1. Hi,

There is a physical paradox that has been told and retold enough times to almost be an urban legend.

When you boil water in a metal pan with a metal handle, the handle gets warm, but, with luck, you might still be able to hold it as you take your pan off the fire. The moment you pour the water out, the handle becomes so much hotter you drop it with a gasp.

The explanation that's been making the rounds is that the water was taking heat away from the metal, so when the water is gone, the metal becomes hotter because nothing is taking the heat away anymore.

I find this explanation illogical - you could just as well put the plug back in the drain of your bath and expect the half-emptied tub to magically top up again (without any fresh water coming from the faucet), "because nothing is taking the water away anymore". Or hope to get your money back as soon as you have stopped drinking.

I think I once met a more plausible explanation, and it involved some particular properties of aluminium, from the solid-state physics department. It also said the paradoxical behaviour can only be found in aluminium pans, not steel or copper ones. But I cannot remember the details.

Any clues, opinions, remarks?

Looking forward,
L.

2.

3. There are a lot of urban legends. I never heard that one, nor felt a pan get hot after pouring out the water. The first thing I would ask is whether it actually does happen.

4. A psychological thing perhaps. Your mind would rather drop an empty pan than a pan full of hot water so temporarily blocks the pain of the heat out.

5. Is there a possibility that what causes the pain is actually a type of "ice burn" if you like, but at hotter temperatures........that is to say a rapid cooling of the handle.....you pour the hot water out, in rushes cool air, thermodynamics does the rest?

6. I haven't heard this one either, and have not experienced it. The residual heat in the pan, which is hotter than the handle, the water and the air, has to go somewhere. I'd say it's possible, depending on the size, material and thickness of the pan.

7. It seems plausible if you assume that the bottom of the pan (that was in contact with the burner) is a lot hotter than the handle. Once that heat starts to distribute throughout the pan and there isn't any water to act as a heat sink, the handle might get hotter.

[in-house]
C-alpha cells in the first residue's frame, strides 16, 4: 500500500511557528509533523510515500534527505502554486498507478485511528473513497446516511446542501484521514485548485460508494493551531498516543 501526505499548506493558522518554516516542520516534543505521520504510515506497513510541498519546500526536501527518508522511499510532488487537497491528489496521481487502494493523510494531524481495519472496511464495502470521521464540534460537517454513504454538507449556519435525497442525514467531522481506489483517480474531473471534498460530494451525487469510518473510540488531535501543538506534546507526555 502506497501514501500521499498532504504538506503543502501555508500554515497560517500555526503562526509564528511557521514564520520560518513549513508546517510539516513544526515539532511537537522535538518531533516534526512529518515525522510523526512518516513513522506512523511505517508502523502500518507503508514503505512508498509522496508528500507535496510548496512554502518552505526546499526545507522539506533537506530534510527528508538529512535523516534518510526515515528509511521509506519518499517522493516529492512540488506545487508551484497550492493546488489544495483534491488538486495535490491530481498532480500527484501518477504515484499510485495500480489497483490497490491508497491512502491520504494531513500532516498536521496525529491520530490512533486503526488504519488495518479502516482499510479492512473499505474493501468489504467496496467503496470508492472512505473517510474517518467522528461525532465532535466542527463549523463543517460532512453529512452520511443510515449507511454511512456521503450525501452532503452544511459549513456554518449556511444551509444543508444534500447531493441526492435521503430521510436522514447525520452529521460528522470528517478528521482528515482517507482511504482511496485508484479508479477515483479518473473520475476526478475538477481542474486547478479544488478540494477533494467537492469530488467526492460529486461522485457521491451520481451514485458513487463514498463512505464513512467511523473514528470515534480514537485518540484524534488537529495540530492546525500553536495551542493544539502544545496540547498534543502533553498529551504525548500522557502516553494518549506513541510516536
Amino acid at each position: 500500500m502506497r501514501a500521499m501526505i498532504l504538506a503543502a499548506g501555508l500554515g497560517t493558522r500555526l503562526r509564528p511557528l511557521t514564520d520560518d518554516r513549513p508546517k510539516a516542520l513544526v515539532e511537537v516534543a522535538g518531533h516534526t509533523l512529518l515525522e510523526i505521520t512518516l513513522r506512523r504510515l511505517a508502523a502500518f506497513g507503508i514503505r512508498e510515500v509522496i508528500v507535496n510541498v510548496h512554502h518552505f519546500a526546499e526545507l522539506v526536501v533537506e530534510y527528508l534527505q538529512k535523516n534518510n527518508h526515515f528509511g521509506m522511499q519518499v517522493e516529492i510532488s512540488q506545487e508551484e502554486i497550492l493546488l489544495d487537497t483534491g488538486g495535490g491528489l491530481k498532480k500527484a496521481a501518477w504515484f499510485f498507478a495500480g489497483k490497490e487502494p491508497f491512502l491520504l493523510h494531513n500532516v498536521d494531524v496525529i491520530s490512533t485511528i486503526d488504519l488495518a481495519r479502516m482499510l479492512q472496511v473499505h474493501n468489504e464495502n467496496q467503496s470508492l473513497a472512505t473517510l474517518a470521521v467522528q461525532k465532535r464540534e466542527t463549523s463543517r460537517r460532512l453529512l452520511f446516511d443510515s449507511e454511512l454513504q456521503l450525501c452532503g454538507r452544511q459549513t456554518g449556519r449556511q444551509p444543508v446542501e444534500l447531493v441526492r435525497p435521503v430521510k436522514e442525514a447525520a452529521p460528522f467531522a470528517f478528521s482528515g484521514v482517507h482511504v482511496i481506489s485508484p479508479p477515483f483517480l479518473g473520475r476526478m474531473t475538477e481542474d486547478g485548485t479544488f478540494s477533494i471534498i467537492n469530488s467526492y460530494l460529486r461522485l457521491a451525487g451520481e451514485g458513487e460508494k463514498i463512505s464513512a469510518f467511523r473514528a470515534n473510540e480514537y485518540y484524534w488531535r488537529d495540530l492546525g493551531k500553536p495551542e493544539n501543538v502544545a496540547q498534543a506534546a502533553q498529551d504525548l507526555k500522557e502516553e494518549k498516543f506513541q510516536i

That being said, it seems very unlikely to me that a pan could actually have that big of a temperature gradient...

8. Originally Posted by Leszek Luchowski
Hi,

There is a physical paradox that has been told and retold enough times to almost be an urban legend.

When you boil water in a metal pan with a metal handle, the handle gets warm, but, with luck, you might still be able to hold it as you take your pan off the fire. The moment you pour the water out, the handle becomes so much hotter you drop it with a gasp.

The explanation that's been making the rounds is that the water was taking heat away from the metal, so when the water is gone, the metal becomes hotter because nothing is taking the heat away anymore.

I find this explanation illogical - you could just as well put the plug back in the drain of your bath and expect the half-emptied tub to magically top up again (without any fresh water coming from the faucet), "because nothing is taking the water away anymore". Or hope to get your money back as soon as you have stopped drinking.

I think I once met a more plausible explanation, and it involved some particular properties of aluminium, from the solid-state physics department. It also said the paradoxical behaviour can only be found in aluminium pans, not steel or copper ones. But I cannot remember the details.

Any clues, opinions, remarks?

Looking forward,
L.
I don't believe this one, unless there are some additional conditions -- see below. (Edit -- the scenario below is essentially that suggested by Scifor Refugee)

You might be able to get something like that to happen if you were heating the pot extremely rapidly so that there was a huge temperature gradient between the bottom of the pot and the handle, with the water relatively cool (relative to the bottom of the pan and the source).

In that situation the heat in the bottom of the pot would tend to flow towards the low temperature/high heat capacity sink formed by the water and the sides of the pot would remain fairly cool. If you then dump out the water the heat would equilibrate in the metal of the pan, heating the sides and the handle.

This would be strictly a transient effect, and fairly difficult to reproduce. To do it you would need a very high temperature heat source to create the large temperature gradient in the pan.

To do this I would think that a thick bottom and thin sides on the pan would accentuate the effect. You would also need good thermal contact between the handle and the pan.

9. Your doubts sould be inmediately solved using a thermographic camera ;-D

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